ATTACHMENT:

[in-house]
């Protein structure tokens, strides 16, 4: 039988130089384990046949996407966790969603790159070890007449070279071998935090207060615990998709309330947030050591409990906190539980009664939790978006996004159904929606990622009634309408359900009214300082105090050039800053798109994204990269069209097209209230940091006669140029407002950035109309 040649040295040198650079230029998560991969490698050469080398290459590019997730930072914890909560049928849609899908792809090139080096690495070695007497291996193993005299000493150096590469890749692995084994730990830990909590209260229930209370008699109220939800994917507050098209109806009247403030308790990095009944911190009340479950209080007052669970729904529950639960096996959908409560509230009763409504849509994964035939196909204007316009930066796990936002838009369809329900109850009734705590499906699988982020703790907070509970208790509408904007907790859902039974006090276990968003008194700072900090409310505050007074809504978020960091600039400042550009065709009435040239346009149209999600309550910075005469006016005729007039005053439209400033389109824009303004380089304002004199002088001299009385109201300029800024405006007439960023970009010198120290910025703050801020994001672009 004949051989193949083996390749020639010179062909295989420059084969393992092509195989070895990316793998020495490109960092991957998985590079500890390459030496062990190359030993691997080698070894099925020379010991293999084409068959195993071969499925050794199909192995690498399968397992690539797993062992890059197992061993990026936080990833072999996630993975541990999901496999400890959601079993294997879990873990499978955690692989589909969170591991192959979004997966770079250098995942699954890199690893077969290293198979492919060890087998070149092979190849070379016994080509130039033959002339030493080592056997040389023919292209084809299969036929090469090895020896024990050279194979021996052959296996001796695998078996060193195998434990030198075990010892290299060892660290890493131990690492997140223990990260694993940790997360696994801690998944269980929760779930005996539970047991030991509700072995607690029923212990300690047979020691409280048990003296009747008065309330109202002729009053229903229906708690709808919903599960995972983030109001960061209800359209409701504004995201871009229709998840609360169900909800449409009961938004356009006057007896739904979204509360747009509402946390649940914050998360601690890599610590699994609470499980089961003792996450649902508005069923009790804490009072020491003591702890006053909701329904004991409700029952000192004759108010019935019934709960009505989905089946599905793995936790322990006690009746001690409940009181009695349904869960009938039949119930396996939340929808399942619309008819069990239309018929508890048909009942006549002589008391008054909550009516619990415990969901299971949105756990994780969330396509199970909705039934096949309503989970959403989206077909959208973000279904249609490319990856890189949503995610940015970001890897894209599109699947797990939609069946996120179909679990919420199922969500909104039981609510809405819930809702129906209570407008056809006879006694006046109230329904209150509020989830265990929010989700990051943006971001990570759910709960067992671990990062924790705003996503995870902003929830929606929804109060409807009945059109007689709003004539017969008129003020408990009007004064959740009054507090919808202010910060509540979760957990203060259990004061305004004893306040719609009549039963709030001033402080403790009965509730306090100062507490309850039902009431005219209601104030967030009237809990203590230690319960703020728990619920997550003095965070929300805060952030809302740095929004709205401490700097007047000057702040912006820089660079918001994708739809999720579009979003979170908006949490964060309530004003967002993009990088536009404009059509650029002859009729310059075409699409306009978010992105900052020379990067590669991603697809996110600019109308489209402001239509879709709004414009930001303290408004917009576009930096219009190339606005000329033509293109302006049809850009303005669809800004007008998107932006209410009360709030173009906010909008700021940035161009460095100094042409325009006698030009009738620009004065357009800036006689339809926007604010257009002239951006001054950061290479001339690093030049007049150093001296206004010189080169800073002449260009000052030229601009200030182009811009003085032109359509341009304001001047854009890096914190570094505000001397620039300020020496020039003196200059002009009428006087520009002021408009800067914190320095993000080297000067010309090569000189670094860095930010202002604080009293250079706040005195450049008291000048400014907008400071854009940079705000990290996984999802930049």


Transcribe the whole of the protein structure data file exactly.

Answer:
[in-house]
């Protein structure tokens, strides 16, 4: 039988130089384990046949996407966790969603790159070890007449070279071998935090207060615990998709309330947030050591409990906190539980009664939790978006996004159904929606990622009634309408359900009214300082105090050039800053798109994204990269069209097209209230940091006669140029407002950035109309 040649040295040198650079230029998560991969490698050469080398290459590019997730930072914890909560049928849609899908792809090139080096690495070695007497291996193993005299000493150096590469890749692995084994730990830990909590209260229930209370008699109220939800994917507050098209109806009247403030308790990095009944911190009340479950209080007052669970729904529950639960096996959908409560509230009763409504849509994964035939196909204007316009930066796990936002838009369809329900109850009734705590499906699988982020703790907070509970208790509408904007907790859902039974006090276990968003008194700072900090409310505050007074809504978020960091600039400042550009065709009435040239346009149209999600309550910075005469006016005729007039005053439209400033389109824009303004380089304002004199002088001299009385109201300029800024405006007439960023970009010198120290910025703050801020994001672009 004949051989193949083996390749020639010179062909295989420059084969393992092509195989070895990316793998020495490109960092991957998985590079500890390459030496062990190359030993691997080698070894099925020379010991293999084409068959195993071969499925050794199909192995690498399968397992690539797993062992890059197992061993990026936080990833072999996630993975541990999901496999400890959601079993294997879990873990499978955690692989589909969170591991192959979004997966770079250098995942699954890199690893077969290293198979492919060890087998070149092979190849070379016994080509130039033959002339030493080592056997040389023919292209084809299969036929090469090895020896024990050279194979021996052959296996001796695998078996060193195998434990030198075990010892290299060892660290890493131990690492997140223990990260694993940790997360696994801690998944269980929760779930005996539970047991030991509700072995607690029923212990300690047979020691409280048990003296009747008065309330109202002729009053229903229906708690709808919903599960995972983030109001960061209800359209409701504004995201871009229709998840609360169900909800449409009961938004356009006057007896739904979204509360747009509402946390649940914050998360601690890599610590699994609470499980089961003792996450649902508005069923009790804490009072020491003591702890006053909701329904004991409700029952000192004759108010019935019934709960009505989905089946599905793995936790322990006690009746001690409940009181009695349904869960009938039949119930396996939340929808399942619309008819069990239309018929508890048909009942006549002589008391008054909550009516619990415990969901299971949105756990994780969330396509199970909705039934096949309503989970959403989206077909959208973000279904249609490319990856890189949503995610940015970001890897894209599109699947797990939609069946996120179909679990919420199922969500909104039981609510809405819930809702129906209570407008056809006879006694006046109230329904209150509020989830265990929010989700990051943006971001990570759910709960067992671990990062924790705003996503995870902003929830929606929804109060409807009945059109007689709003004539017969008129003020408990009007004064959740009054507090919808202010910060509540979760957990203060259990004061305004004893306040719609009549039963709030001033402080403790009965509730306090100062507490309850039902009431005219209601104030967030009237809990203590230690319960703020728990619920997550003095965070929300805060952030809302740095929004709205401490700097007047000057702040912006820089660079918001994708739809999720579009979003979170908006949490964060309530004003967002993009990088536009404009059509650029002859009729310059075409699409306009978010992105900052020379990067590669991603697809996110600019109308489209402001239509879709709004414009930001303290408004917009576009930096219009190339606005000329033509293109302006049809850009303005669809800004007008998107932006209410009360709030173009906010909008700021940035161009460095100094042409325009006698030009009738620009004065357009800036006689339809926007604010257009002239951006001054950061290479001339690093030049007049150093001296206004010189080169800073002449260009000052030229601009200030182009811009003085032109359509341009304001001047854009890096914190570094505000001397620039300020020496020039003196200059002009009428006087520009002021408009800067914190320095993000080297000067010309090569000189670094860095930010202002604080009293250079706040005195450049008291000048400014907008400071854009940079705000990290996984999802930049």